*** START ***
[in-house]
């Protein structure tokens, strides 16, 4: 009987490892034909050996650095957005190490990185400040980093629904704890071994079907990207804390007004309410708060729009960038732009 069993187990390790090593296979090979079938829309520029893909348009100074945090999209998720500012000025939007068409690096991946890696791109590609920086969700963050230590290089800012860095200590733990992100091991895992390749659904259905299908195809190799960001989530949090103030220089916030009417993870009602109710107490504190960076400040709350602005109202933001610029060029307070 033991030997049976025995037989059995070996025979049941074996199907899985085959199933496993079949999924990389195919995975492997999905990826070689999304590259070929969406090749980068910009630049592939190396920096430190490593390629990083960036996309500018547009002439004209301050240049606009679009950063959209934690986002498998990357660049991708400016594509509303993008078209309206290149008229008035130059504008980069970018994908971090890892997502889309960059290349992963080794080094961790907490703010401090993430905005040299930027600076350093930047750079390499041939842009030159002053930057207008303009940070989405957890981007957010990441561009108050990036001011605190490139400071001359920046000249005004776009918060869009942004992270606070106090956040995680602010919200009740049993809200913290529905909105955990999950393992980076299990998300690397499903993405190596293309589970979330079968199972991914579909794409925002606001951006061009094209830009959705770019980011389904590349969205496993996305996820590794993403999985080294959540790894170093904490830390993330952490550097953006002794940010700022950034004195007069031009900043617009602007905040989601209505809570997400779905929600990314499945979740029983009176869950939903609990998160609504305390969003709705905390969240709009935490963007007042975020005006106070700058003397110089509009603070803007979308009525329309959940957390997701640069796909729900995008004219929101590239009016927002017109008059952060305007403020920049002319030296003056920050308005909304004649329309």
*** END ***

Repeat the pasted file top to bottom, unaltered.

[in-house]
């Protein structure tokens, strides 16, 4: 009987490892034909050996650095957005190490990185400040980093629904704890071994079907990207804390007004309410708060729009960038732009 069993187990390790090593296979090979079938829309520029893909348009100074945090999209998720500012000025939007068409690096991946890696791109590609920086969700963050230590290089800012860095200590733990992100091991895992390749659904259905299908195809190799960001989530949090103030220089916030009417993870009602109710107490504190960076400040709350602005109202933001610029060029307070 033991030997049976025995037989059995070996025979049941074996199907899985085959199933496993079949999924990389195919995975492997999905990826070689999304590259070929969406090749980068910009630049592939190396920096430190490593390629990083960036996309500018547009002439004209301050240049606009679009950063959209934690986002498998990357660049991708400016594509509303993008078209309206290149008229008035130059504008980069970018994908971090890892997502889309960059290349992963080794080094961790907490703010401090993430905005040299930027600076350093930047750079390499041939842009030159002053930057207008303009940070989405957890981007957010990441561009108050990036001011605190490139400071001359920046000249005004776009918060869009942004992270606070106090956040995680602010919200009740049993809200913290529905909105955990999950393992980076299990998300690397499903993405190596293309589970979330079968199972991914579909794409925002606001951006061009094209830009959705770019980011389904590349969205496993996305996820590794993403999985080294959540790894170093904490830390993330952490550097953006002794940010700022950034004195007069031009900043617009602007905040989601209505809570997400779905929600990314499945979740029983009176869950939903609990998160609504305390969003709705905390969240709009935490963007007042975020005006106070700058003397110089509009603070803007979308009525329309959940957390997701640069796909729900995008004219929101590239009016927002017109008059952060305007403020920049002319030296003056920050308005909304004649329309």